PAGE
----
One of three Arabic-language films in the Cairo Film Festival international competition, the feminist dramedy “Daughters of Abdul-Rahman” shows how many Jordanian women put the traditional expectations of their patriarchal society ahead of their own desires and the resulting collateral damage. After world premiering in Egypt, the debut feature of director-writer-producer Zaid Abu Hamdan will segue to the Red Sea Festival in Saudi Arabia.
The inspiration for the plot came from the multi-hyphenate’s own mother, as he realized that she had been unable to achieve her private aspirations. He says: “Having to be the perfect eldest sister, then a young wife living up to the social standards expected of her, then a mother to four boys, all that seemed to put her personal plans on hold.”
Eventually, Abu Hamdan sent out 300 surveys to Jordanian women of different religious, educational and socio-economic backgrounds. What came back was so unsettling that it caused him to re-evaluate the homeland he loved and took for granted. He says, “So many of the women fantasized about screaming their truth and shouting out their anger.”
Casting the four semi-estranged sisters of the title took longer than Abu Hamdan imagined. He wanted them to be credible as relatives and display familial chemistry.
First to sign was Jordan-born international star Saba Mubarak. She took on roles as executive producer and as Amaal, the most conservative of the sisters. Abu Hamdan recalls: “It was a tricky decision as I wrote Amaal to be an overweight ‘typical’ housewife and her face is almost fully covered in many scenes of the film. Saba has a beautiful figure and a very known face … she’s the sexy diva! After several discussions, something in my gut told me that her eyes alone are strong and expressive enough that she can give me that magic from behind the burqa, and so she did.”
As he was writing the script, Abu Hamdan kept thinking of Kuwait-born, Syria-trained actress Farah Bseiso as the eldest sibling Zainab. But as he geared up for production, he couldn’t locate her. He says: “She had quit her long and successful career and took off to the U.S. with her family.” In the meantime, he cast Palestinian citizen of Israel Hannan Hillo as the sexy sister Samah. He says, “She had a hippy vibe when I saw her audition tape, yet, she just had my character’s soul somewhere in there.”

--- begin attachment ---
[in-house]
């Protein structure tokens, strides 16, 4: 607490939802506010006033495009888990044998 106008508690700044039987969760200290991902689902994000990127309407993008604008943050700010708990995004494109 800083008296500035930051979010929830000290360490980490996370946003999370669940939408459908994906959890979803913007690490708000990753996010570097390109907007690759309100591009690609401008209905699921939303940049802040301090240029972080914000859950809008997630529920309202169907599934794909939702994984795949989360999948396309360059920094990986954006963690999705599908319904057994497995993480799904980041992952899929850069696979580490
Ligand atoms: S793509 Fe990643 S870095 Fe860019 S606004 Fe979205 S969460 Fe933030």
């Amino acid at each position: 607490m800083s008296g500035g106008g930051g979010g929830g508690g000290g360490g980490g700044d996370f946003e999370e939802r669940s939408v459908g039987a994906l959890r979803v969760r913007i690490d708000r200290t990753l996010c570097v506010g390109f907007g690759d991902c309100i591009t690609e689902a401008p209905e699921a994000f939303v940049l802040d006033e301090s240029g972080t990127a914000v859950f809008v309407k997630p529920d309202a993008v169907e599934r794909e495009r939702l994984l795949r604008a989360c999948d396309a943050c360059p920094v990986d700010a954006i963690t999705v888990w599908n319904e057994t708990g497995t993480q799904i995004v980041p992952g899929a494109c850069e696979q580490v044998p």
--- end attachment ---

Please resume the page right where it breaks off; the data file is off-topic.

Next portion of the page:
After Hillo joined the cast, Abu Hamdan located Bseiso, but she had no plans to exit retirement. Nevertheless, she promised to read the script and send feedback. Abu Hamdan says: “Three days later, Farah sent an email saying that Zainab is the role that will be her comeback. I was over the moon! This email is printed on A3 paper above my desk.”
Finding the youngest daughter, Khitam, marked the last piece of the puzzle. After watching an audition from Mariam Basha, known for the Oscar-nominated Palestinian short “The Present,” Abu Hamdan knew, “Bingo! I have the daughters of Abdul-Rahman.”
Abu Hamdan’s directing career includes short films, episodes of “Sesame Street,” sport shows and other forms of content, but he is content with his current niche. He says, “My latest work was MAC Cosmetic’s Ramadan miniseries “Qata’ef,” featured in Vogue Arabia, which starred five beautiful women. What I realized is that empowered female characters with a distinct point of view excite me, and working with actresses [is] a challenge that I adore.” His next feature film, now in development, also centers around a woman, but of a very different type.